If you are hunting elk in the early season, you always start with water, Steve says. If you know where they are drinking, you can begin to pattern them from that point. Find the water, follow their tracks, and then you can figure out where they are going to bed. When it’s hot, animals will go up high seeking out the coolest bedding areas possible. Often, water and the cool bedding locations aren’t that far apart, Steve says. The water may be at the bottom of the mountain and bedding areas on the north or east facing slope. This creates a steady travel pattern, up and down the mountain, as they feed back and forth between the two. Steve says as long as hunters can find the water source and pinpoint the bedding areas, they can then pattern and hunt the elk in their travel corridors.
Early season elk hunting also likely means you’ll be hunting in warmer weather. One of the big challenges of warm weather hunting is getting your meat out of the backcountry before it spoils. You likely aren’t going to pack an elk out by yourself, Steve says. The reality is, for most hunters if you don’t have 2 or 3 friends hunting the backcountry with you, you won’t have enough hands to get the work done before the meat goes bad. Heat and insects are obvious problems that accelerate the growth of bacteria and speed up spoilage. Immediately after the shot, Steve says it’s important that hunters open up their elk as soon as possible, gut them and get the quarters off to begin the cooling process. In addition, Steve explains why hunters should also make a deep cut in each quarter along the bone so the heat can escape to avoid bone sour. After getting the quarters off, mesh game bags are important for holding and protecting your meat. Plastic bags are a terrible idea as they retain heat, Steve says. Instead, mesh game bags allow air to circulate which gives your meat the opportunity to breath while also keeping insects off of it. Once in bags, you can then hoist your meat up in the air which helps to further cool it. The nighttime air blowing and circulating helps cool meat thoroughly and keeps it from spoiling before you can get it out of the backcountry. In addition to heat and bugs, hunters also have to think about bears as a threat to their meat. Just the scent of meat in the air is enough to bring them in, Steve says. Beyond cooling, that’s why it’s so important to get your meat and hang it high, 10-12 feet off the ground, beyond the reach of a grizzly. Left in an easily accessible location, Steve says many would be surprised at how easy it is for a bear to make off with an elk. After field processing, it’s important to pack out your first load of meat as soon as possible and subsequent loads quickly as well. Remember, Steve says, antlers and the cape come out in the last load. If you are going to shoot, the meat comes out first and foremost. Because meat spoilage is a real threat in the early warm months, it’s also important to think about how deep in the backcountry you go. Ask yourself: what am I going to do when the animal hits the ground, and am I prepared to get it out before it spoils?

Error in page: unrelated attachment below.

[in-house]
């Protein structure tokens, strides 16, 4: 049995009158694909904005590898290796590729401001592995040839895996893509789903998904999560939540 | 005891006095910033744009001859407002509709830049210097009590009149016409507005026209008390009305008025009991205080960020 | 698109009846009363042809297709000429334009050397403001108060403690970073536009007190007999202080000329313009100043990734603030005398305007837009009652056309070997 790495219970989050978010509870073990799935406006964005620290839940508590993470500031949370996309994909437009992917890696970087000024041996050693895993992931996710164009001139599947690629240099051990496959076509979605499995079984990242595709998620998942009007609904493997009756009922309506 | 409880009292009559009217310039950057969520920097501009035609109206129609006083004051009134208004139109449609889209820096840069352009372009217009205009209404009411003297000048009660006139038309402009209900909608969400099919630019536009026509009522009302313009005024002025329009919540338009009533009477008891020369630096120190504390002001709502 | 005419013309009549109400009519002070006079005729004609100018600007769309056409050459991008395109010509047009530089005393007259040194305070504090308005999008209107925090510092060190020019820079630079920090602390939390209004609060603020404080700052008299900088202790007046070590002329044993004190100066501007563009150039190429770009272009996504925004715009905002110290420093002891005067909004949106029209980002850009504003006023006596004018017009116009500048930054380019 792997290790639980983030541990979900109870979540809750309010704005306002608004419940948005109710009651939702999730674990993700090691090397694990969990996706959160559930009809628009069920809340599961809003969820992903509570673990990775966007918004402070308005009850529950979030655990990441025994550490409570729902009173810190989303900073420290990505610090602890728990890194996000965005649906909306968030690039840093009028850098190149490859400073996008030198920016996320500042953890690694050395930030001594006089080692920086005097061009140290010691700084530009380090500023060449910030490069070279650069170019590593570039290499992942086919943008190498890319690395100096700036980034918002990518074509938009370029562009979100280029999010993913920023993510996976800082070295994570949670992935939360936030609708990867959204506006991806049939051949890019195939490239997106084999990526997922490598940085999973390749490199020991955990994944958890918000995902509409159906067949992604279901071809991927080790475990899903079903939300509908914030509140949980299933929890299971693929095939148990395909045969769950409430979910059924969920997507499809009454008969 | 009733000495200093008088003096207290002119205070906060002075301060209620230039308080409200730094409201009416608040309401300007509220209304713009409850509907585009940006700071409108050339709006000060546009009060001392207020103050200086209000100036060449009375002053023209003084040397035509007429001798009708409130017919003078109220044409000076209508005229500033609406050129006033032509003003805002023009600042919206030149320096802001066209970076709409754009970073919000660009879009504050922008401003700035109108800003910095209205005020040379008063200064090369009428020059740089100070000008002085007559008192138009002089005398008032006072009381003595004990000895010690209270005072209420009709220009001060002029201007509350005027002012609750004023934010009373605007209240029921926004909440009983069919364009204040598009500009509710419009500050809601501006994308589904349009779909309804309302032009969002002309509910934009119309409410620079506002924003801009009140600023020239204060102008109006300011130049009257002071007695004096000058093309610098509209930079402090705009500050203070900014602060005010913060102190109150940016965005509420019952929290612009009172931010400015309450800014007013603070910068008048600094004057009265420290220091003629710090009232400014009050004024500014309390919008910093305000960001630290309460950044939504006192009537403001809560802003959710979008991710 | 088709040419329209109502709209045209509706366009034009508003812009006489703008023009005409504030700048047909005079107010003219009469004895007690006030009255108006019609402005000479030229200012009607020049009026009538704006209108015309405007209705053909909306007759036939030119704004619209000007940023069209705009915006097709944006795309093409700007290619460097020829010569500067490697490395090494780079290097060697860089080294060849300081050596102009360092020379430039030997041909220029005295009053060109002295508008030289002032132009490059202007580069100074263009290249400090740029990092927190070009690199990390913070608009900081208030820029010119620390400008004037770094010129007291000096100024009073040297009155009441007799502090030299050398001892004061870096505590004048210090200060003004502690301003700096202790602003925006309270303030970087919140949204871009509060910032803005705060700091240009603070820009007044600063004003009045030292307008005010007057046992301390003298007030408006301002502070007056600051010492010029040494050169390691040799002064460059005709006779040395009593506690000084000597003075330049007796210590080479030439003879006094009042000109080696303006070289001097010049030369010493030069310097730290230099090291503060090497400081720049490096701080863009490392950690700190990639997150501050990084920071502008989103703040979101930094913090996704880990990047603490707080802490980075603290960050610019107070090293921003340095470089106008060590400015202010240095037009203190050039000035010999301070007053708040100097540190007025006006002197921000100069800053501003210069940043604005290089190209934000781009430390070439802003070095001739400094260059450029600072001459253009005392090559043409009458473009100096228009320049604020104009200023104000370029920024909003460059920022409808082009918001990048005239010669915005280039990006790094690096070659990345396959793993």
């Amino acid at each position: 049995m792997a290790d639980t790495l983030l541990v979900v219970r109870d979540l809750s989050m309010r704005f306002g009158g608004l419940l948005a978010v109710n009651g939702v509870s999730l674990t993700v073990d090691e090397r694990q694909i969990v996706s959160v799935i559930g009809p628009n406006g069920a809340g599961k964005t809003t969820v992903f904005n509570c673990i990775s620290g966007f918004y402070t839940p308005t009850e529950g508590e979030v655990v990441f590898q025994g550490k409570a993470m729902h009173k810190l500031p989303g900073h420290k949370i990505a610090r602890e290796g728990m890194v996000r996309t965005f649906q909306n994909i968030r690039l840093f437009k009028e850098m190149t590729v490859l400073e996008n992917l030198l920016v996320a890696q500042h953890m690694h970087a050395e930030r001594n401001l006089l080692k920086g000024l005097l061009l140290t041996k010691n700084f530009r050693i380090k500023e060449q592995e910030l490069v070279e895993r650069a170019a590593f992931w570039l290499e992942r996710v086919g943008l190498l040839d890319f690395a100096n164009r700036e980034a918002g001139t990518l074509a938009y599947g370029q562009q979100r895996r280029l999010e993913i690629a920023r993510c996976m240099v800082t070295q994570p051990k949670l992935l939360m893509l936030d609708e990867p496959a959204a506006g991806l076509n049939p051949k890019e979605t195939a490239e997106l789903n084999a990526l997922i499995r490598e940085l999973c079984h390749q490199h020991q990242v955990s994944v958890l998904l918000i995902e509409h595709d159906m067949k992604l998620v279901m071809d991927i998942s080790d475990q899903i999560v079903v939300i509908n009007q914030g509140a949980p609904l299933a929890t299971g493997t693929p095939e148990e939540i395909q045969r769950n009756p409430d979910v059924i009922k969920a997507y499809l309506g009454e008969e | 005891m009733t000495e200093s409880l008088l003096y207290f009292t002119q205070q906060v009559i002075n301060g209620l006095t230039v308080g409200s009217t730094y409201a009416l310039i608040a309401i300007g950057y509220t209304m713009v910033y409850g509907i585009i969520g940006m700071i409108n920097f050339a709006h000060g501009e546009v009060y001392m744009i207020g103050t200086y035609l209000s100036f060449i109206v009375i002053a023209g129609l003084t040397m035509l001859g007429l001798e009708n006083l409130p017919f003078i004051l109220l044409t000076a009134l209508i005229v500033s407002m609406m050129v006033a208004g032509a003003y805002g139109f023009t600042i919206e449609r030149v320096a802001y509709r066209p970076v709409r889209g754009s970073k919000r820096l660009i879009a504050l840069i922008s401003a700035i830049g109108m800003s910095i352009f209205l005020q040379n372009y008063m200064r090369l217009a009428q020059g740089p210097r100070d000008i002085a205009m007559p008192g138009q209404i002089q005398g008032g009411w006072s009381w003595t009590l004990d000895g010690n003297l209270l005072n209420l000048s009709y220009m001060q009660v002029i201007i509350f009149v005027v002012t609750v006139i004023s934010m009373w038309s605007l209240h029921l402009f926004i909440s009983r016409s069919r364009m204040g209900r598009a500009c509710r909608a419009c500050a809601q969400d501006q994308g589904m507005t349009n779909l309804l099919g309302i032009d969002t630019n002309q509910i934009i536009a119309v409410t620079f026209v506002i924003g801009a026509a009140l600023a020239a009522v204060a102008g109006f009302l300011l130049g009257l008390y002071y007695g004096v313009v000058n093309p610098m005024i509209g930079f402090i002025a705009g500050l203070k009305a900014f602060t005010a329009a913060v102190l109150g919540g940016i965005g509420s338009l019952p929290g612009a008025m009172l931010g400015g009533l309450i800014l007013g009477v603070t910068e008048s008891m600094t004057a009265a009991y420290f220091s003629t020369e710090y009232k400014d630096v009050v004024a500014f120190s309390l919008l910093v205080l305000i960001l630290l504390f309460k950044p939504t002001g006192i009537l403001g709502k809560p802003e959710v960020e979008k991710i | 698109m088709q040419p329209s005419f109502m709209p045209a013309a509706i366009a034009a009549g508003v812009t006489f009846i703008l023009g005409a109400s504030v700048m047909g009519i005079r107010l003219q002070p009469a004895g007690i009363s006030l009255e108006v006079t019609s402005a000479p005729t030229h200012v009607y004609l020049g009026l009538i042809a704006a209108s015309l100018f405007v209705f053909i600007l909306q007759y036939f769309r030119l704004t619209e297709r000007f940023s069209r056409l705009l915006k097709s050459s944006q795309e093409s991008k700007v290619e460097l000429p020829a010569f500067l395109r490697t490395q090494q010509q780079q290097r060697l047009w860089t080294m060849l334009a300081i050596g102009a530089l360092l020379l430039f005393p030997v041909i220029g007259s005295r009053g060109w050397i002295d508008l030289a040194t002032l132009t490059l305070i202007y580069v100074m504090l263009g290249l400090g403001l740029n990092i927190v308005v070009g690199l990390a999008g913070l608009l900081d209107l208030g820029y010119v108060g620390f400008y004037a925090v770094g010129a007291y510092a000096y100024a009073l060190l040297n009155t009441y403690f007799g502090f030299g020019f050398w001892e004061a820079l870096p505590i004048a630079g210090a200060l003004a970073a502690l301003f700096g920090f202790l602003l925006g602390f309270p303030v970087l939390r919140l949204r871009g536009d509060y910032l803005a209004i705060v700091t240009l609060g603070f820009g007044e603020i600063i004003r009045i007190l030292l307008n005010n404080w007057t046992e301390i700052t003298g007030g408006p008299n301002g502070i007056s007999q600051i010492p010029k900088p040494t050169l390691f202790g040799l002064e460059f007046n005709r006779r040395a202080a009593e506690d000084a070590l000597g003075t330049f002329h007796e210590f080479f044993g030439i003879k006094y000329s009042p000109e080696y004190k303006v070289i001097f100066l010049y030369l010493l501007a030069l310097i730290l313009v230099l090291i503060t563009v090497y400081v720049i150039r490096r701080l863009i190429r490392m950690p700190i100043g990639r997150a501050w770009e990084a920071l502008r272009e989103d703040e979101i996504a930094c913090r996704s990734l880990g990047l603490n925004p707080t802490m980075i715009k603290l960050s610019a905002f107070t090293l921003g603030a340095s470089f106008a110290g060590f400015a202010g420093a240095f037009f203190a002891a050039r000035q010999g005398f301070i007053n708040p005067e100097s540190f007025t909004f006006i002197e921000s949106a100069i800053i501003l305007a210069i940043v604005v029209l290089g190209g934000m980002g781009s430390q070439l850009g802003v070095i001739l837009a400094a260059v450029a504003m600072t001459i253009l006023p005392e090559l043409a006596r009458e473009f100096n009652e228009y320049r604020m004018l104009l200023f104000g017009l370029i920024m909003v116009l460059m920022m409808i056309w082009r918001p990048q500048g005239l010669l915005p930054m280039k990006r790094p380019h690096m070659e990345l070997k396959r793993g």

When it comes to rifles, Steve says that many common deer calibers can be successfully used to tag an elk. However, when you are shooting mid range calibers, bullet selection becomes very important. His first piece of advice for elk hunters, Steve says, is don’t feel like you need to purchase a magnum or ultra magnum in order to be successful. There have been more elk killed with a .270, .30-06 and .308. than all the ultra magnums combined. The popular 6.5 Creedmoor can also be effective if paired with the right bullet, Steve notes. The 140 grain ELD-X bullet from Hornady is what he would select for hunting elk in that particular caliber noting that he’s had success with this combination, killing a New Mexico bull at 400 yards. The bullet selection is incredibly important, as is shot placement. There are a lot of different capable calibers for elk hunting, however the real deciding factor on effectiveness is pairing that caliber with the right ammunition for maximum performance. All bullets are not created equal, Steve says. There are a lot of bullets out there that are just fine for whitetails, muleys or antelope. However, when you get into an animal the size of an elk you need to look at really high quality, controlled expansion, bullets. Steve talks about a service offered through Steve’s Outdoor Adventures in conjunction with Adventure Armory and Pendleton Ammunition in which hunters can send their rifles to them and the team will do a load development on that rifle. They will shoot a lot of different ammunition through it and then tweak the load to fit that particular gun. What that gives the hunter is premium accuracy and terminal performance in one package, he says. Don’t be the guy that reaches in the closet a couple days before the hunt, pulls the gun out, goes to the range, fires one round, checks the zero and then leaves. In this scenario you will never fully understand where your bullet is hitting at different ranges and animals deserve better than that, Steve says. Putting in the time at the range enables hunters to know exactly where that bullet will hit consistently.
Listen in as Steve West drops by with early season elk hunting tactics, tips for avoiding warm weather meat spoilage, selecting the right caliber/bullet combination for the game you are pursuing and much more. Watch “Steve’s Outdoor Adventures”, Wednesdays at 7:00 p.m. ET on Sportsman Channel. You can also check out previous seasons and episodes with the MyOutdoorTV app, watch anytime!
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